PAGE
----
11:45 a.m. September 17, 2013

The Commando In The Mirror

If the term "news" is defined, in part, as information that's new, then it is amazing that gun violence in America even generates headlines anymore.

That may sound caustic after yesterday's most recent shooting spree, but, then, gun violence now claims 87 American lives each day, and has killed or wounded almost a million Americans between 2001 and 2010. In historical terms, more people have died from gun violence in America since 1968 than have died in all U.S. wars combined.

The tragic mass murder at the Washington Navy Yard was just the latest spectacular - and spectacularly horrific - example of an all-too-mundane status quo. Indeed, in the context of overall gun homicide statistics, the only thing truly out of the ordinary in Washington yesterday was a U.S. Senate that refuses to pass the most minimal gun regulations suddenly citing gun violence in southeast D.C. as a rationale for an emergency siesta.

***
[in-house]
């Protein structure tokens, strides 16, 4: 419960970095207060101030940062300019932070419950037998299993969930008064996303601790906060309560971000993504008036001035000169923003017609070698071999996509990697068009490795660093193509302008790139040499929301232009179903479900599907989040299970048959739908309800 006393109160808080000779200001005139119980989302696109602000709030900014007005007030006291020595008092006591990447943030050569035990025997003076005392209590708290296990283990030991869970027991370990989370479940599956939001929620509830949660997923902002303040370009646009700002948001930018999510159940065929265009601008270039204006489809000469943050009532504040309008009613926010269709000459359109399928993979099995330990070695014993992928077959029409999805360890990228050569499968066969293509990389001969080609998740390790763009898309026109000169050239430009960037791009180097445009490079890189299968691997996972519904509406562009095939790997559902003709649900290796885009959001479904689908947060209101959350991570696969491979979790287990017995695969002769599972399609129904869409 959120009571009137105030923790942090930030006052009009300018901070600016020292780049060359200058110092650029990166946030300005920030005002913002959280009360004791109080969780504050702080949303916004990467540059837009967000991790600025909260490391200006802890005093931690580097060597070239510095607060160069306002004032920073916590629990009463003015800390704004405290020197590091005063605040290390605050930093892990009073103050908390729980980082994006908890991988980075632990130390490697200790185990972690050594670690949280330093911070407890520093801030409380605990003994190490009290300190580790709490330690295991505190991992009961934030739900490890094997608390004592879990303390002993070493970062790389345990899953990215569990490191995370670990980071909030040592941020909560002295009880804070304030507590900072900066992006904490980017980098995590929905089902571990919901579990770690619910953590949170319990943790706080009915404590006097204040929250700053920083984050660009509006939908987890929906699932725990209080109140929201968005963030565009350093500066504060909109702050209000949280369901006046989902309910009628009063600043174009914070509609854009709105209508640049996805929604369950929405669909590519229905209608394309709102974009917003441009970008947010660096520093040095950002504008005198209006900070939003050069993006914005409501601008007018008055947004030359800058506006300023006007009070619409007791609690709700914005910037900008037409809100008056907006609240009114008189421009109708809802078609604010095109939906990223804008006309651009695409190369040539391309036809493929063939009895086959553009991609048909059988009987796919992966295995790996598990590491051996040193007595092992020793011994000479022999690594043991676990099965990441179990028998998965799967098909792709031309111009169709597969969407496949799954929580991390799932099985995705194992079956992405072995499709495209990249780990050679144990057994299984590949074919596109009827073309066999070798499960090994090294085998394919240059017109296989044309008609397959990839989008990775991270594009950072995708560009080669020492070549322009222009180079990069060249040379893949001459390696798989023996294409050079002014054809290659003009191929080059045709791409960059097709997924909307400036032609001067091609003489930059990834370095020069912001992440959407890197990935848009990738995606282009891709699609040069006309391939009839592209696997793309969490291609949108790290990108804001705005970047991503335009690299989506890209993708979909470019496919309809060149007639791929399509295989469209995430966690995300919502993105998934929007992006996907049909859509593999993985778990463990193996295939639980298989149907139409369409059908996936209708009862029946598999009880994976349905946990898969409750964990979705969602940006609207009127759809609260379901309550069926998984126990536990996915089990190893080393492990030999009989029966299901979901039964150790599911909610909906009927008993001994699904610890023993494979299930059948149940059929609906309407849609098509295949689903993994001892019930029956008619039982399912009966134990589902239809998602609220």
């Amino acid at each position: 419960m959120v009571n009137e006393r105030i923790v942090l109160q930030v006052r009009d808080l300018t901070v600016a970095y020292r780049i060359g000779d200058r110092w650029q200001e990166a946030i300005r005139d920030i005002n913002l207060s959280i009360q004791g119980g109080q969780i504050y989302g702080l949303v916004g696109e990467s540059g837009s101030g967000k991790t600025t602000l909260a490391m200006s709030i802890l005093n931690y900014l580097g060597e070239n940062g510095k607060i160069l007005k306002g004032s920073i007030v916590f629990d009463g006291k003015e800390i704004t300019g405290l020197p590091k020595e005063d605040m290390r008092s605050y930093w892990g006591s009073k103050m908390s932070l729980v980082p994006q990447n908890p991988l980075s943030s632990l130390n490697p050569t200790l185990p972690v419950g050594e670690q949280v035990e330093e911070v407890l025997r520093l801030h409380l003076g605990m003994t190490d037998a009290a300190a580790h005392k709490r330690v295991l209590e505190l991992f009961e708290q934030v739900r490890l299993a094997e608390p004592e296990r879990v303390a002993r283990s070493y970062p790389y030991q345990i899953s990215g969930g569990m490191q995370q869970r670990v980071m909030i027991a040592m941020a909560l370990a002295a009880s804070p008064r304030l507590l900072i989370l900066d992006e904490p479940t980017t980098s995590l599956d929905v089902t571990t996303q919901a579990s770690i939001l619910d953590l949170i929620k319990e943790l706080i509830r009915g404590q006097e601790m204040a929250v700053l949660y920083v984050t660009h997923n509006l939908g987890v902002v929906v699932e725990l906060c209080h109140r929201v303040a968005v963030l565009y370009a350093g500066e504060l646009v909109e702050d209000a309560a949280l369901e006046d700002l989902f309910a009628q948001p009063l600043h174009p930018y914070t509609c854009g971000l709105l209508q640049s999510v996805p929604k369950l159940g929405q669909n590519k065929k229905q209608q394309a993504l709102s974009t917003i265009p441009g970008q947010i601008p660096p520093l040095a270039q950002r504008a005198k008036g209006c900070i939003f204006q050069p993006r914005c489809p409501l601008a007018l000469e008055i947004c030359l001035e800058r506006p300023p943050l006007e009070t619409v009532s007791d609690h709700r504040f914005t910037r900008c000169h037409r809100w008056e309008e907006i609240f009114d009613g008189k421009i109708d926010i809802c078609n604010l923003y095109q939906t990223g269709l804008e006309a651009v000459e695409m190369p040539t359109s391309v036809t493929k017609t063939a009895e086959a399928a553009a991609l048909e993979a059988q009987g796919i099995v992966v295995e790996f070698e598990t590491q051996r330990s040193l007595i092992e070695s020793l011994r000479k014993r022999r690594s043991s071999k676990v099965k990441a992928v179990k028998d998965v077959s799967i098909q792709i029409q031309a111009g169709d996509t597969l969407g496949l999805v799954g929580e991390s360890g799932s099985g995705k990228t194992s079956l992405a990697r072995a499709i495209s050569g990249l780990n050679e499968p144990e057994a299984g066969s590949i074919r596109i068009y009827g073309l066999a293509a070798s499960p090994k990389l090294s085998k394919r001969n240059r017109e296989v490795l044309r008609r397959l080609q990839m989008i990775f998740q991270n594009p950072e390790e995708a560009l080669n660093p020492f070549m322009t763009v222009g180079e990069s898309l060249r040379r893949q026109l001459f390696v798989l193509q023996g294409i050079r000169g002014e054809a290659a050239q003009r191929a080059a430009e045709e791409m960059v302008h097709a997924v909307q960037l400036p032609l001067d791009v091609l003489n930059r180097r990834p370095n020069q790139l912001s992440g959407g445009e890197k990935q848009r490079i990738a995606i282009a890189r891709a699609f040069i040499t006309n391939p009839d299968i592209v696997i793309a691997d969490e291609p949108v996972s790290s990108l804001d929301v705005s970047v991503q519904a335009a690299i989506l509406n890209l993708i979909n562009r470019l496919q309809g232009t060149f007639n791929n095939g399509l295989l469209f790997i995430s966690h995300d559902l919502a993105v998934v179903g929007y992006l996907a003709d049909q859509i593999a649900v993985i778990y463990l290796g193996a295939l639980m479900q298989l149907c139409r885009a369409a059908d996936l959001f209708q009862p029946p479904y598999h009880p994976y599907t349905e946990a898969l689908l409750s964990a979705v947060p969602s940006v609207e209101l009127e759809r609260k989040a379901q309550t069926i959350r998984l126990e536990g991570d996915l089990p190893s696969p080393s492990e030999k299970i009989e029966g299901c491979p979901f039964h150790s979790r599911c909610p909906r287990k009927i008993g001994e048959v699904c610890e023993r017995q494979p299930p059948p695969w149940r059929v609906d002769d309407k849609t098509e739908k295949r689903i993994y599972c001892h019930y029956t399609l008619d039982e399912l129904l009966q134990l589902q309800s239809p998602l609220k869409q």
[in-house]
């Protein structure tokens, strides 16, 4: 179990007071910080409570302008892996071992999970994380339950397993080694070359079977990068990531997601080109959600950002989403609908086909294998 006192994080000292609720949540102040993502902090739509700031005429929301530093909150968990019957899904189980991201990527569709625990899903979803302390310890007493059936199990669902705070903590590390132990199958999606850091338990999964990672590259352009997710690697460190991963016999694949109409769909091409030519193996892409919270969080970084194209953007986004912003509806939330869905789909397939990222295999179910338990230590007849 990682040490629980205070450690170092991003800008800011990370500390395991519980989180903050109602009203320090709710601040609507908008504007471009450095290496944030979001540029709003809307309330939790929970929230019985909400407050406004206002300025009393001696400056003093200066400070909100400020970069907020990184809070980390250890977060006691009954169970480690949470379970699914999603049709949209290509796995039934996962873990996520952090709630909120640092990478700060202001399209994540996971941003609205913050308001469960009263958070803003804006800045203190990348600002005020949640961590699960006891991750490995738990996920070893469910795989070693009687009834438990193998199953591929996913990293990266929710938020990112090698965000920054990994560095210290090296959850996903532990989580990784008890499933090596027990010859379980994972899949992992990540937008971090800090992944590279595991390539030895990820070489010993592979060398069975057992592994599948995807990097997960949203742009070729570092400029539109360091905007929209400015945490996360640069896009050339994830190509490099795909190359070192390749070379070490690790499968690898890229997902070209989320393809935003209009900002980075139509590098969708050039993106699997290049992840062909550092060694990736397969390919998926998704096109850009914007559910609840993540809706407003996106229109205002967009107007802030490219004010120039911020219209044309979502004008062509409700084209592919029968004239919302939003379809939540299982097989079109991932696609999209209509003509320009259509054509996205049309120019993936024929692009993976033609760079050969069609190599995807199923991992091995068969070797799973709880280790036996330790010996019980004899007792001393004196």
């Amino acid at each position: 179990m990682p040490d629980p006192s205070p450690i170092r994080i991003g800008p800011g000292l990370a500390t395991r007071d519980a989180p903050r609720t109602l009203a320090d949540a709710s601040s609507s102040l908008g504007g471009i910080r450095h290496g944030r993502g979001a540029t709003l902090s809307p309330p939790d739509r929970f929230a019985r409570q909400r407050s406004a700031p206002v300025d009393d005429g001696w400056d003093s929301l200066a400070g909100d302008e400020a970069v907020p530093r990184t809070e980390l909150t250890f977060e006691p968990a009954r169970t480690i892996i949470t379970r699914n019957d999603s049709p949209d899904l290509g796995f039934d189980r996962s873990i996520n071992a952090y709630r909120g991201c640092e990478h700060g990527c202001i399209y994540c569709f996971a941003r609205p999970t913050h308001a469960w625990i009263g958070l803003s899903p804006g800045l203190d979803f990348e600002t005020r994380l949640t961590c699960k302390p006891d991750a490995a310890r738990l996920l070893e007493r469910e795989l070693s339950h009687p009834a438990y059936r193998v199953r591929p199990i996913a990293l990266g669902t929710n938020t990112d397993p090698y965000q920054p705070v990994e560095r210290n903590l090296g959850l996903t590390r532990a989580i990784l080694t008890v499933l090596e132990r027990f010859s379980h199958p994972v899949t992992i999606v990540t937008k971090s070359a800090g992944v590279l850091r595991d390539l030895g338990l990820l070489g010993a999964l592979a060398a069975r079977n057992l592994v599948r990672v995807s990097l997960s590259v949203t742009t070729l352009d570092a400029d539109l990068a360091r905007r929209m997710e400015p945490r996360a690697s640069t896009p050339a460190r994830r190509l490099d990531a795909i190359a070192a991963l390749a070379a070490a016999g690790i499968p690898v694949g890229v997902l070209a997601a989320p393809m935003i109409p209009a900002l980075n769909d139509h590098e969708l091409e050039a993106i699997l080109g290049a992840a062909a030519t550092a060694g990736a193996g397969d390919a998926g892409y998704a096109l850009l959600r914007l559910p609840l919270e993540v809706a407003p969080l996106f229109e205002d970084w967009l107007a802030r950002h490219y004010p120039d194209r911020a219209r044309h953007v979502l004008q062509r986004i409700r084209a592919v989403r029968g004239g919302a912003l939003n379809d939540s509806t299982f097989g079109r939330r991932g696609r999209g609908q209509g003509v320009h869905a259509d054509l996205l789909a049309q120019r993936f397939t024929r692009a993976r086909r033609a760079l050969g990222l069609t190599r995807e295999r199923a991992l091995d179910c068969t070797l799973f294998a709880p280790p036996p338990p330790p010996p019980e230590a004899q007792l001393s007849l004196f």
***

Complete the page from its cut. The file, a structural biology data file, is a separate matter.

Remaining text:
That macabre absurdity was topped only by the insanity from my home state of Colorado last week. Here, just days before the Navy Yard killings, the same state that hosted two of the most famous gun massacres in American history saw the gun lobby successfully depose two state senators who dared vote for embarrassingly modest gun regulations. Despite those recall elections being marred by voting chaos, the national press corps predictably swooped in to stage a public celebration of the NRA once the results were tallied from Pueblo and Colorado Springs. Following the tried and true formula of genuflecting to whatever interest group happens to seem most powerful at any given moment, reporters and pundits almost universally portrayed low-turnout elections decided by a few thousand votes as nothing less than a resounding national mandate to end the push for minimal gun control.